No on "Tuskegee Airmen". Too simplistic and lousy dialogue.
God bless them, both for their earlier service to this nation as well as their bravery in supporting the troops now.
Thanks for the link!
I remember seeing a film in college on the black unit in WWI. They started out unloading ships for the AEF, and when they were finally allowed to go to the front, they were given to the French instead of fighting with American units. The French didn't care about what color they were since they desparately needed fresh troops and they had used colonial troops from Africa since 1914. As I recall, the unit served well for the French, and was the only Allied unit to reach German soil before the armistice. They also had one of the best bands in any army since they were from Harlem and and had many Jazz musicians in their ranks.
Tuskegee Airmen ping. :)
None more effective.
Read about this guy here. His name is Lt. Weathers, and he downed two German aircraft within a few minutes of each other, then got chewed out for "going after enemy aircraft for personal glory!".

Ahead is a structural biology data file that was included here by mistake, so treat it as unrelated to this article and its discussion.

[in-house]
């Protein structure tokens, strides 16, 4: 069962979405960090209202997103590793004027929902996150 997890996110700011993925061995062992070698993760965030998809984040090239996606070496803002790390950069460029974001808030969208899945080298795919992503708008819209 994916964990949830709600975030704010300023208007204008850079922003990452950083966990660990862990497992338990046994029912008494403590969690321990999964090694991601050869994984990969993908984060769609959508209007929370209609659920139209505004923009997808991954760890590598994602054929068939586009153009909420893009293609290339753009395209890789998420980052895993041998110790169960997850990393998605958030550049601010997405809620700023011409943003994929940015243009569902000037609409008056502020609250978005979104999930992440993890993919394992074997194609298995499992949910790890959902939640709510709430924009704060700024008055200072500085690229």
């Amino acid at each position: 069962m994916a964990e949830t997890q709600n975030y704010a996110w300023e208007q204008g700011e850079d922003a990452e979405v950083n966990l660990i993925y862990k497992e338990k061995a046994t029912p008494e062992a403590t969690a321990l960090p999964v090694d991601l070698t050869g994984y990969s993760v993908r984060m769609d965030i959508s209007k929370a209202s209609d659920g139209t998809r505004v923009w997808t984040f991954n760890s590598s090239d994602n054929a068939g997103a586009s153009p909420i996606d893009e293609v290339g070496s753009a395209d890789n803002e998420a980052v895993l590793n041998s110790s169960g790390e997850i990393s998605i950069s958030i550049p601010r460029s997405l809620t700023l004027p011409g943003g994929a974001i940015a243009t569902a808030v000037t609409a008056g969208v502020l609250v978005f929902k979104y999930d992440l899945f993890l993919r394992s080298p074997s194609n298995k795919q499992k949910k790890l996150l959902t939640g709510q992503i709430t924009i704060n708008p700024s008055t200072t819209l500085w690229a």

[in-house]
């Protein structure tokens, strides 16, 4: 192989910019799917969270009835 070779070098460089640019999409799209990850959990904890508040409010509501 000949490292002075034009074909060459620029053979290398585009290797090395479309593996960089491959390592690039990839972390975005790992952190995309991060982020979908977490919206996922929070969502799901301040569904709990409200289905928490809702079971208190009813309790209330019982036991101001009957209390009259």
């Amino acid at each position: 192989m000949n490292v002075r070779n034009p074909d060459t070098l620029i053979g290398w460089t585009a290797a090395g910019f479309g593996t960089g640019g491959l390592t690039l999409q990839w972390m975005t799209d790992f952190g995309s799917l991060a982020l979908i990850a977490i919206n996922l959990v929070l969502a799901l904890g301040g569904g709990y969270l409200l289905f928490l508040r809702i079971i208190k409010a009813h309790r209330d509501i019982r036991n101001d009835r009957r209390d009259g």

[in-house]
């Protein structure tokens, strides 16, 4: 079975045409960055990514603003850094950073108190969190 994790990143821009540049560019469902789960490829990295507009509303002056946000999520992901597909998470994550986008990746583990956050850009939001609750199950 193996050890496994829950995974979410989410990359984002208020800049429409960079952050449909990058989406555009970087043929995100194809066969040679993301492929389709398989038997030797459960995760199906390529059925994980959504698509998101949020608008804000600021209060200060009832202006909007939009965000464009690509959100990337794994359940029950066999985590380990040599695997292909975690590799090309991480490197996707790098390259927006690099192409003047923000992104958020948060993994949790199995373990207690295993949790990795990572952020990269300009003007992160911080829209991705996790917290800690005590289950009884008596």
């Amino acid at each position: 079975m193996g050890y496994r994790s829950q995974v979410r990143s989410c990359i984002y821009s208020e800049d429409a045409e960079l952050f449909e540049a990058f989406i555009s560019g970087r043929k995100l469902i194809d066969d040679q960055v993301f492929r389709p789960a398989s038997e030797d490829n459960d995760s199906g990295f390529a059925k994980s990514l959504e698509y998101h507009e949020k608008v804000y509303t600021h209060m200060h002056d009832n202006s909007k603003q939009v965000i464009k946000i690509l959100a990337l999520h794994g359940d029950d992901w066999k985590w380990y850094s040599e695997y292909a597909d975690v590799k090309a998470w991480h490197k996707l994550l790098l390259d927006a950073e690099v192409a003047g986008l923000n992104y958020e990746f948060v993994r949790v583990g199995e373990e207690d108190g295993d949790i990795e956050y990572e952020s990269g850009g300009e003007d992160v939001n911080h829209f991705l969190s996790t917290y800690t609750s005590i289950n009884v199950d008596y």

Plus they didn't have that pesky French habit of saying "I surrender" in response to any question. ;-)
Bump to that!
The reason why is simple, yet sad. There's no money to be made from this truth.
The so called black leaders of today the MSM has annointed are extortionists for the liberal Democrat Party.
The real history is of little use to them, unless it can be applied as leverage for a contribution.
OOOhhhhhh man, how could I forget the Red Ball Express?
Tons of the drivers were black service troops, old B/W movie out there somewhere. Without them the race across France would have been stopped dead without supplies.